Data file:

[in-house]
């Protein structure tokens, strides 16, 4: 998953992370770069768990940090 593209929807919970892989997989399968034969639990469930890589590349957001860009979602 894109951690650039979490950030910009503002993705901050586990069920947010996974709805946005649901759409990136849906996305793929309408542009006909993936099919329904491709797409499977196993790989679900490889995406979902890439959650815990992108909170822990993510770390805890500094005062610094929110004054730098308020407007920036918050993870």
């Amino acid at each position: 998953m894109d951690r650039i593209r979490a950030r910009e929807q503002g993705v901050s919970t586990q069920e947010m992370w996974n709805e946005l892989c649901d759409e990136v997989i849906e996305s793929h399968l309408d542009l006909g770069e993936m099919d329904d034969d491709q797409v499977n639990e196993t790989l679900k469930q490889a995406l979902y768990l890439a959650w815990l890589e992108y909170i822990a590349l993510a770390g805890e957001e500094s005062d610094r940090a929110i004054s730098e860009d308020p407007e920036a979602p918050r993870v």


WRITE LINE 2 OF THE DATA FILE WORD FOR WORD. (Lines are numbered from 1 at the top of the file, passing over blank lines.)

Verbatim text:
């Protein structure tokens, strides 16, 4: 998953992370770069768990940090 593209929807919970892989997989399968034969639990469930890589590349957001860009979602 894109951690650039979490950030910009503002993705901050586990069920947010996974709805946005649901759409990136849906996305793929309408542009006909993936099919329904491709797409499977196993790989679900490889995406979902890439959650815990992108909170822990993510770390805890500094005062610094929110004054730098308020407007920036918050993870």